Definition:In network communication, packet switching is a method or technique in which data is transferred in the form of manageable small chunks called packets. No dedicated circuits are used in packet switching and therefore it can carry many different transmissions at the same time. Each packet which is sent through the network contains information about the source node,destination nodes original data and some other control information. Once the packet reaches their destination
the packets are rearranged and managed to get the original data which was sent by the source node. Packet Switching technique has the ability to send data packets over any path rather than a fixed as in circuit switching because when data is divided into packets, then those packets find their own path. One packet may be using say path 1 and the other might be using path 2. But remember that this is decided on the basis of some routing algorithms and internet traffic. The routers and switches on the network use the header information to determine the most efficient route for moving each packet to its destination. Packet switching allows for efficient use of network bandwidth.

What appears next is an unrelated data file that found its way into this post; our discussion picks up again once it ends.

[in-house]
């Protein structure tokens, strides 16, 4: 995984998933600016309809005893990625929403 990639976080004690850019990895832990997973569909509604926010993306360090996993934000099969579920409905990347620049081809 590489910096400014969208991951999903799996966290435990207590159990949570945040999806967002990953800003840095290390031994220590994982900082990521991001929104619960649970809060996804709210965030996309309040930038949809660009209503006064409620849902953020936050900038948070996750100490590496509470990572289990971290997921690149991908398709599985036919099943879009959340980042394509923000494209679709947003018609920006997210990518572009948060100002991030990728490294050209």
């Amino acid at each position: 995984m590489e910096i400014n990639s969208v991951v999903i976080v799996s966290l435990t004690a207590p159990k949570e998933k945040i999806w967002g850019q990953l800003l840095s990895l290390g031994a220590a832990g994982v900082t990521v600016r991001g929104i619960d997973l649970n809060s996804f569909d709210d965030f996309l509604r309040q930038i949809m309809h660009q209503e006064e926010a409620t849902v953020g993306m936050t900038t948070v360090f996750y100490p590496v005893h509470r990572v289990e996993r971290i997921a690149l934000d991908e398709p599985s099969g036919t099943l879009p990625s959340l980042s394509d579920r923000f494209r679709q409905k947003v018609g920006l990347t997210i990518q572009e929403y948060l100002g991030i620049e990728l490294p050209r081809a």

Packet Switching Modes:
Two major packet switching modes exist; datagram switching commonly known as udp, and virtual circuit switching. In the first case destination address in packet determines next hop. Routes may change during session and out-of-order delivery. In the second case each packet carries tag (virtual circuit ID), tag determines next hop/node and a fixed path is determined at call setup time that remains fixed through call. In this case routers maintain per-call state and therefore the packets are delivered in order.
Store And Forward:
Packets are transmitted over each communication link at a rate equal to the full transmission rate of the link. Most packet switches use store and forward transmission at each node. Store and-forward transmission means that the node first receives a packet i.e store and then transmit it to the next node i.e forwarding.
Store And Forward Delay:
The process of store and forward introduces a delay in packet receiving.if a packet size is L bits, and the packet is to be forwarded onto an outbound link of R bps, then the store-and-forward delay is L/R seconds. Consider the network in the diagram given below...it will help you in understanding the concept:
Within each router there are multiple buffers (also called queues). Each link has an input buffer and an output buffer. The input buffer is used to store packets that have just arrived to that link. If a packet that just arrived, needs to be transmitted across a link but finds the link busy with the transmission of another packet, the arriving packet must wait in the output buffer. In this case, packet loss may occur.
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